Pun uses communication skills to help explain health topics


Name: Insha Pun

College: Fine Arts and Communication

Major: Communication with a concentration in health communication

Age: 27

Classification/Year: Graduate student

Hometown: Babiyachaur, Nepal

Hobbies/interests: Cooking and working out in the gym


Favorite hangout: Town Common

Favorite place on campus: Joyner Library

Favorite place to eat: Office room, eating homemade food

Favorite class: Communication pedagogy

Professor who influenced you the most: Dr. Sachiyo Shearman

Favorite TV show: “Herne Katha” (Nepali documentary)

Favorite band/musician: Sajjan Raj Vaidya (Nepali singer based in the U.S.)


Dream job: Professor in an educational institute

Role models: My parents and elder brother

Your words to live by: Humility and a positive outlook helps you plant anywhere firmly.

What advice do you have for other students? Come at ECU with a ton of humility and positivity and allow yourself to be nourished by the offerings of ECU.

As a nurse, Insha Pun’s patients always came first.

She cared for women and children in a clinic in Nepal’s capital of Kathmandu and in rural areas as a UNICEF health trainee. She also conducted research on topics ranging from patient safety to adolescent mental health.

“I realized that it was so important to break down technical information into easy, understandable language for different audiences,” Pun said. “Like for decision-makers, it should be worded differently, and for community people, it should be different but the same information, same message.”

Headshot of Insha Pun


That insight led to her interest in the health communication field. No degree programs are available in Nepal, Pun said, but an online search pointed her to the United States and East Carolina University’s School of Communication.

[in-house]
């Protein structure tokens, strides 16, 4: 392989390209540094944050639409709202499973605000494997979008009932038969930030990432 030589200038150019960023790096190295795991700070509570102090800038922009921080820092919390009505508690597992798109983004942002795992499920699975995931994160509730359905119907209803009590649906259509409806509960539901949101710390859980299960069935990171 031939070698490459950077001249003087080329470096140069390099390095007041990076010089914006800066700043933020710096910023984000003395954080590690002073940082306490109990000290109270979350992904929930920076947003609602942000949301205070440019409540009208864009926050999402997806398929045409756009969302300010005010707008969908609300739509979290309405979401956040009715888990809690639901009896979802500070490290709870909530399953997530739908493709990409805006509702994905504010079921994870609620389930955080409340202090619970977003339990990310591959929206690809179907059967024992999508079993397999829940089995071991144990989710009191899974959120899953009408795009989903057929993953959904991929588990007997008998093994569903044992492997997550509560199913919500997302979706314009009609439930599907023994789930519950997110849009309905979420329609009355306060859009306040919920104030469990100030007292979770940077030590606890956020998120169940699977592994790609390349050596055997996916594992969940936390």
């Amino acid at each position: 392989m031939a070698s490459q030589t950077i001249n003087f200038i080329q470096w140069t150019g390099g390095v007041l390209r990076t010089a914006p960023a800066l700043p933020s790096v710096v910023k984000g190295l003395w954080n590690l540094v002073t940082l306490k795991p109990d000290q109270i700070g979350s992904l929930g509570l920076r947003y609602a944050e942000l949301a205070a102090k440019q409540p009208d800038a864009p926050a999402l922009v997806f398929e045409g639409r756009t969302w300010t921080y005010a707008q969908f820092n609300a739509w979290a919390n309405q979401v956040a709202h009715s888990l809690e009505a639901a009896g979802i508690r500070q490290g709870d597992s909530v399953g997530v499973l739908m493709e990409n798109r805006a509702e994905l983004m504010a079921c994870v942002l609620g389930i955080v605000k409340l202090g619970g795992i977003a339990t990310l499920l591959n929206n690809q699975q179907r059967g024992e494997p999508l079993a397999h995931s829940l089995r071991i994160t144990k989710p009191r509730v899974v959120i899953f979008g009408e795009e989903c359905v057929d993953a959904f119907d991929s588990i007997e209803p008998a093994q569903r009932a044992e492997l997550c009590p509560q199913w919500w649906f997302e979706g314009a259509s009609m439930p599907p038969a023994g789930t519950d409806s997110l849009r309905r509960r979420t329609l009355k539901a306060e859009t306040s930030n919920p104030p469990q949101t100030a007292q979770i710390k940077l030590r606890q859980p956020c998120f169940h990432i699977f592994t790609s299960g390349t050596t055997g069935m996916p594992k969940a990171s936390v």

On Friday, Pun will graduate from ECU with a master’s degree in communication with a concentration in health communication. She has completed the 30-hour program in 16 months after moving almost 8,000 miles to Greenville, where she has worked as a graduate assistant in communication, both as a teaching assistant and research assistant.

Having the opportunity to take classes while working as a graduate assistant was one reason she chose ECU. Out of three universities she considered, Pun was impressed with the quick response she received from Keith Richards, director of graduate programs in communication. “I really admired that promptness. I got a really good early impression of ECU,” Pun said. “Overall, it has been a fulfilling experience 100% here. I’m happy with my decision.”

Pun’s thesis examines American youth attitudes toward menstruation and their early communication experiences of menstruation. “Early in my life I was always interested in how we don’t talk about certain health topics such as the stigmatized ones that I learned after I did my nursing,” she said. “Right after graduating as a nurse and getting my license, I was keen on having a community health experience.”

In most U.S. schools, students are gender-segregated when they are taught about puberty. But evidence from her study suggests that introducing open dialogue in an inclusive, non-judgmental environment beginning at about age 9 would help reduce misinformation or stigma about sexual and reproductive health, Pun said.

While at ECU, she presented a film about menstrual health that she co-directed in Nepal at the 150th American Public Health Association conference in Boston. At the end of May, Pun and ECU communication faculty members Adrienne Muldrow and Sachiyo Shearman will present their paper on perceived skepticism toward COVID-19 vaccination messaging at the International Communication Association conference. Pun recently shared her thesis research on campus during ECU’s Research and Creative Achievement Week.

With graduation just a few days away, Pun said she is excited, nervous and has a mixture of feelings. Unfortunately, her parents can’t travel from Nepal for the ceremony, but professors Shearman and Brian Massey have promised to stand in.

Pun said she is grateful for the positive relationships she has developed in her department, particularly with Shearman, who has provided solace for Pun as an international student. She also has appreciated Joyner Library’s resources.

After graduation, Pun plans to work in a research position while preparing to apply to public health doctoral programs. She is interested in continuing to study the communication process of stigmatized topics, especially those related to menstruation and sexual health. She hopes to work with underserved residents in the U.S., Nepal and around the world.